a) There was only recently (and I mean in the last few Todd Thuma comps) a Comedy Comp. I personally know I am not that good at the ‘joke telling’ aspect, I gave it a go last time, I didn’t want to revisit it. It feels like I’ve ‘Had a go’ at comedy. Tell-a-joke just felt like more of the same. NOTE: I do understand that the comedy comp got a good response and this may have been the drive for this theme. If it had stood ALONE it may have been very successful. (See point C)

    b) History of flight: While at a glance it seems to have great scope (flight from first aeroplanes to space travel) it is actually restrictive too. In part because the history of flight (even conjecture about the future) is much more limiting than a ‘general’ theme (Also, a historical comp was run at brickfilms 2 years ago… more of the same again?) AND Because representing ‘flight’ actually brings a whole lot more technical issues into creating a film. So as a film maker what do you do if you don’t feel confident or capable of bringing your ideas to the screen? Or more importantly, if you go for a ‘stylistic’ non-fx representation of flight is the situation posed above (an audience not prepared for a filmic/stylistic viewing) going to come back and bite you on the arse?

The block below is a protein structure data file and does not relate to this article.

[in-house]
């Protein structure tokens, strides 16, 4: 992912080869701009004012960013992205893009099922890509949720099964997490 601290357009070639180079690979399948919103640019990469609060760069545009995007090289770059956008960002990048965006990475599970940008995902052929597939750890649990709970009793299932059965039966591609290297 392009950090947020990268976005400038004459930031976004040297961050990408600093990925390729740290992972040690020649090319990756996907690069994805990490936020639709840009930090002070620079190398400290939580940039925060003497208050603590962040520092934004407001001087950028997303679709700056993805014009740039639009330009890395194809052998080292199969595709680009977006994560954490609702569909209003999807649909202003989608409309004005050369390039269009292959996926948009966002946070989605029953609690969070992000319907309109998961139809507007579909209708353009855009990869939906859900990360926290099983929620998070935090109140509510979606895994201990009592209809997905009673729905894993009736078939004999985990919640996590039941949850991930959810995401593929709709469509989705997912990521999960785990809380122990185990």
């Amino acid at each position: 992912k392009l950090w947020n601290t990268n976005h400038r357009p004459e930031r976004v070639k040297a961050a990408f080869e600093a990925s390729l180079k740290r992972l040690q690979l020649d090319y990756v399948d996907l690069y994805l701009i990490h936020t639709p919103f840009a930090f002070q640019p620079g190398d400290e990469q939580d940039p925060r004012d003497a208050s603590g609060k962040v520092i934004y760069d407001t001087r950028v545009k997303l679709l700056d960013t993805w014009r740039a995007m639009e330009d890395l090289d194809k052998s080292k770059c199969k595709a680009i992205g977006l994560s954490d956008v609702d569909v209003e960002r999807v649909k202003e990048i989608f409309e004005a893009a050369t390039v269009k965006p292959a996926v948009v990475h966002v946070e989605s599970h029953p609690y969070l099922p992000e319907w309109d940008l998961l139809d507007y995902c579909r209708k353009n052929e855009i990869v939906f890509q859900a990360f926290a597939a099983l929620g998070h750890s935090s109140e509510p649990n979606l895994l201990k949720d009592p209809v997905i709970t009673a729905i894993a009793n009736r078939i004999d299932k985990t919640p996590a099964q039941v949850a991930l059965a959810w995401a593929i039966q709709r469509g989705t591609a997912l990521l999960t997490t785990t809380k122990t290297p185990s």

c) Two very different themes, one felt like a repeat, the other possible technically challenging and/or audience alienating. So rather than two strong ideas we have two very different comps. I didn’t speak to one person who considered entering both. THAT IN ITSELF is an issue. It split the possible number of entries in half. Take into account what I have said about the categories themselves and this poses quite a problem.